Study: Center City Retail Rising
The Center City retail market has been on fire recently, with a young-yet-affluent customer base sparking more than $740 million in retail demand, according to a new report from the Center City District and Central Philadelphia Development Corp.
Thirty-three national retailers have opened locations in the area since 2013. With Walnut Street rents rising, Chestnut Street has been particularly vibrant with retailers like Bloomingdale’s Outlet, Old Navy, California Closets and Target Express all announcing that they’ll launch new locations there. They’ll join Uniqlo, Nordstrom Rack, Indochino, Five Below, Banana Republic Factory Outlet and Forever 21, all of whom opened within the last year. The Uniqlo, Five Below, and Old Navy stores are all flagship locations.
In fact, the market is so good that five retailers announced second locations in Center City: Aldo, Sweetgreen, Five Below, Old Navy and Target Express.
Here’s a closer look:
All the market movement helped drive retail rents up significantly. In fact, Center City rents have risen faster than any other city since 2008 except for Miami, according to CBRE research.
It’s no wonder why retailers are flocking to Center City. It’s got an affluent population with an average household income of $107,000 and 76 percent of residents holding at least a bachelor’s degree, according to the CCD report. Forty-seven percent of the population is made up of millennials.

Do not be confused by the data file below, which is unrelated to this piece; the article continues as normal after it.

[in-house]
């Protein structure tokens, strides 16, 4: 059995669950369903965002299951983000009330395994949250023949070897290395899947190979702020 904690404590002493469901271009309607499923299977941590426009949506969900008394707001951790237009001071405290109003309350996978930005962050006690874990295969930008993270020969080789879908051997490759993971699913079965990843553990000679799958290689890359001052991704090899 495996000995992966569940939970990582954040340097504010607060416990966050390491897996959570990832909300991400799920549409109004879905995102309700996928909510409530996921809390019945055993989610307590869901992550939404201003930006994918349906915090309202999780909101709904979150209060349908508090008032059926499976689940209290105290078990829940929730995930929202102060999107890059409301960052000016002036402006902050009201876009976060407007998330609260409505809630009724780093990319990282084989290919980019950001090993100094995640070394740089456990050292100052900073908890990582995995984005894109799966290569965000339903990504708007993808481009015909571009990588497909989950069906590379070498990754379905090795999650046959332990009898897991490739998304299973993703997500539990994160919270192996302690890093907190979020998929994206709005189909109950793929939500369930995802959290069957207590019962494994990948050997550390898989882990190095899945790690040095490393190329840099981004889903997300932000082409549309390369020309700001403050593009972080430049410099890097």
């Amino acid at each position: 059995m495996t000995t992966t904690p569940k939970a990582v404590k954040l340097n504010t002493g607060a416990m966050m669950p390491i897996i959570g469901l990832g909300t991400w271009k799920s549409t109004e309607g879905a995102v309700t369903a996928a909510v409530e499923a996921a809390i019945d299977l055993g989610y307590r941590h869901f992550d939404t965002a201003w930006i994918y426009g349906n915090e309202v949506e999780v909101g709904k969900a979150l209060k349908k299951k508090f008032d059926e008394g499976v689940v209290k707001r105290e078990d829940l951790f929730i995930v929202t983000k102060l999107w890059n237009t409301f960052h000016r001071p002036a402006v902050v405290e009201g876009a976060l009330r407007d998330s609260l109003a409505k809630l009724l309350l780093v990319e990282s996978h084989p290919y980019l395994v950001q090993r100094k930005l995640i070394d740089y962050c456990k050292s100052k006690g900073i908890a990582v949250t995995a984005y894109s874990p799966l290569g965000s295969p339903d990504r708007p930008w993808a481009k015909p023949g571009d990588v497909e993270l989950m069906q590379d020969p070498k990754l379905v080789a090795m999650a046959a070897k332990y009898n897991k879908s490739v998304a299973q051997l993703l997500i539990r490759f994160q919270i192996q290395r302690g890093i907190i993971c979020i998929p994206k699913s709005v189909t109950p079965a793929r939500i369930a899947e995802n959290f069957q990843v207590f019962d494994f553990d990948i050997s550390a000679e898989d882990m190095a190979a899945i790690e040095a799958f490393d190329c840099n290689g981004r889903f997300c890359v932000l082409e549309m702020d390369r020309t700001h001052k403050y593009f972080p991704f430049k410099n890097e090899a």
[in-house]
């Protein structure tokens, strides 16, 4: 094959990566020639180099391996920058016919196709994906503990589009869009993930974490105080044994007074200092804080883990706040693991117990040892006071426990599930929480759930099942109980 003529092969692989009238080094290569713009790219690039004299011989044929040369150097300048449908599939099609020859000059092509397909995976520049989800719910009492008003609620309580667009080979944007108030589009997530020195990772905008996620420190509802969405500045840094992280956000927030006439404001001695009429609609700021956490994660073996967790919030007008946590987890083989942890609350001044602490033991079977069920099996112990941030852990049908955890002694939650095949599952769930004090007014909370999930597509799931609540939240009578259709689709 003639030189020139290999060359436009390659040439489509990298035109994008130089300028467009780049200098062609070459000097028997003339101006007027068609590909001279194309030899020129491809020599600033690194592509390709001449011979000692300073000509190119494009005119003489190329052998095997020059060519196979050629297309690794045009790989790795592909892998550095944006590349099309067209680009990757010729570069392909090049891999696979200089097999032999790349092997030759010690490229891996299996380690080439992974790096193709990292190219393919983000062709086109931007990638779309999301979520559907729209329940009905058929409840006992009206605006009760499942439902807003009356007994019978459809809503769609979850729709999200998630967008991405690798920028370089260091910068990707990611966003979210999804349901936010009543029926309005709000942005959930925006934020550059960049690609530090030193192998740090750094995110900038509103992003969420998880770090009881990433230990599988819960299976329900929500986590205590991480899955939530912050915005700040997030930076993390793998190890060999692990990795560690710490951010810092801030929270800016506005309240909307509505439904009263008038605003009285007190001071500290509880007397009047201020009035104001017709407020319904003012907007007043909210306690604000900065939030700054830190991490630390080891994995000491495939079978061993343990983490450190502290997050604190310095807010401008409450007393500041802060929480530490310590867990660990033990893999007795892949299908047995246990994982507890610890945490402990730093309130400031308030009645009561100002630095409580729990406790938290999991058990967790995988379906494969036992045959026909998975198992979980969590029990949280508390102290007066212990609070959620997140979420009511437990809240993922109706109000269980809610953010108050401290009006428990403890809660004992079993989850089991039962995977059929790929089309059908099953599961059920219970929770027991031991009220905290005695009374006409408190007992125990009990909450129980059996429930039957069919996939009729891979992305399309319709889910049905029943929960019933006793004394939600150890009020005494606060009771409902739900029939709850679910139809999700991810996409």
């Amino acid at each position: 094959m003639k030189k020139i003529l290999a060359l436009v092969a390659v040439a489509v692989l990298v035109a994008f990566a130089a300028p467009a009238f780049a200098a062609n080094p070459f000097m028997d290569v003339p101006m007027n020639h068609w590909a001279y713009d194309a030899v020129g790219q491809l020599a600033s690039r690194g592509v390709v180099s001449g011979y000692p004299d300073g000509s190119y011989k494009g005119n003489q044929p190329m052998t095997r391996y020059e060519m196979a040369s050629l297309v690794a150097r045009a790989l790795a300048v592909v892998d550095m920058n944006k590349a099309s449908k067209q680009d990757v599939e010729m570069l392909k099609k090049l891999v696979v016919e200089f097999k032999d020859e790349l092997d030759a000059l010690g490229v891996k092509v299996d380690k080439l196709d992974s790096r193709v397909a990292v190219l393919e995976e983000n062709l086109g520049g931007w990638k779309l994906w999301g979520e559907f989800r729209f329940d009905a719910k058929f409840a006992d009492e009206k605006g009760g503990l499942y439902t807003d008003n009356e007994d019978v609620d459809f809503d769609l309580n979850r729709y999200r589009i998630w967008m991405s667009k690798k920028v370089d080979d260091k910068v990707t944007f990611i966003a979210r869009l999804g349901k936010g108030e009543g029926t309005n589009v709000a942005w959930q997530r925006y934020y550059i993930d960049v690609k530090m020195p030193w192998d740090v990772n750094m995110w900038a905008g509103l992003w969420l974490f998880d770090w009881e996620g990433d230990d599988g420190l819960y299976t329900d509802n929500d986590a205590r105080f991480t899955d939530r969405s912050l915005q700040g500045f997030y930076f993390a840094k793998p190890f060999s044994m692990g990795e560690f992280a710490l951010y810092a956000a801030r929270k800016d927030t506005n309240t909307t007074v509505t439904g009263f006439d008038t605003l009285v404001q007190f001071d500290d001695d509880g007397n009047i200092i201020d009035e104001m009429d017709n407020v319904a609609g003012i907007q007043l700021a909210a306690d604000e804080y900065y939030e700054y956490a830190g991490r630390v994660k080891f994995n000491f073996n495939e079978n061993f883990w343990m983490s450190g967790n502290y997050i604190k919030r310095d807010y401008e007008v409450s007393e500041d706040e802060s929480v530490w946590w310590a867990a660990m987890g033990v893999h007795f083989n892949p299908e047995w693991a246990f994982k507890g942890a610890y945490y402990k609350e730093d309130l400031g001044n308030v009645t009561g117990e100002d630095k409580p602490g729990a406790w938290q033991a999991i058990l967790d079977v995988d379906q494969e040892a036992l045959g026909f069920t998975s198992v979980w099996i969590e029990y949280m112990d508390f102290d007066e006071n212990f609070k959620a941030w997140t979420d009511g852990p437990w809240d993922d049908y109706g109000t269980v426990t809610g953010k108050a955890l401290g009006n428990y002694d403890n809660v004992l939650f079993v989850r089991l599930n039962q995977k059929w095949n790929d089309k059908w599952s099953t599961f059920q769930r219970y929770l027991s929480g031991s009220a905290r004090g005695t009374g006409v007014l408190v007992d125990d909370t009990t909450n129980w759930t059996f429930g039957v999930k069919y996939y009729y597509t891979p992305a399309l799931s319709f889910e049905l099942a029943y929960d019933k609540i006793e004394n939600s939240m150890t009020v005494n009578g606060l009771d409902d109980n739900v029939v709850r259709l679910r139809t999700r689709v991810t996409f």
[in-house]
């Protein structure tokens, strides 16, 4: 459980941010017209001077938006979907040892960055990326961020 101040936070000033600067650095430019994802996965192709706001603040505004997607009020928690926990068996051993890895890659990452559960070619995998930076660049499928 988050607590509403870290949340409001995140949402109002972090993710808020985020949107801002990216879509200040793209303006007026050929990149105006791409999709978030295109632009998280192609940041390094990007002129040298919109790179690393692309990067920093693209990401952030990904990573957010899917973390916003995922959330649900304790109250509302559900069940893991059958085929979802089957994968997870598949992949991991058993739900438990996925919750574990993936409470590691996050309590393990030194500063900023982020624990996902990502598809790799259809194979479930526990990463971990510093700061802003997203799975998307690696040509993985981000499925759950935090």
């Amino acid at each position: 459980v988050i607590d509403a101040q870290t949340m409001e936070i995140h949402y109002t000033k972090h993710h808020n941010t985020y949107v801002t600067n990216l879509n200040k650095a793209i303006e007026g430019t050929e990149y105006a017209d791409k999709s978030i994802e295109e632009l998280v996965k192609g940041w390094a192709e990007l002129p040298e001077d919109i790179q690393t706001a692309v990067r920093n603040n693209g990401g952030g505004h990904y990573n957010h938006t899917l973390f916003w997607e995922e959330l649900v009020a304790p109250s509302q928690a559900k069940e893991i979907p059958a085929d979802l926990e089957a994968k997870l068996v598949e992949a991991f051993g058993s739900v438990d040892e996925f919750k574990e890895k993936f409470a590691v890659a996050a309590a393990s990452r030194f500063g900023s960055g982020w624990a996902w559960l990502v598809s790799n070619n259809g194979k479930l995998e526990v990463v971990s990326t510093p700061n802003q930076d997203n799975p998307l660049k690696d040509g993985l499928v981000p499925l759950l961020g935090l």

Interestingly, much of the retail demand comes from overnight visitors rather than residents or people who work in the region. Here’s a breakdown of the demand dollars for Center City shoppers generate:
- Overnight visitors: $400,916,982
- Office workers: $180,764,024
- Other workers: $39,203,661
- Residents: $120,883,200
- Total: $741,767,867
Plus, there’s plenty of local flare: “Though national retailers have grown significantly over the last few years, Center City is differentiated from other retail districts by the diverse array of local proprietors that make up 78 percent of Center City’s tenant mix,” the report said.
What does the future hold? As the millennials turn into young parents, expect more children’s retailers to pop up.
“Center City’s large daily workforce and increasing residential population have also attracted a variety of service providers catering to their needs,” the report said. “However, given the recent increase in young families with children, there is a distinct opportunity for children’s retailers and child-oriented service providers to meet growing demand for children’s merchandise.”
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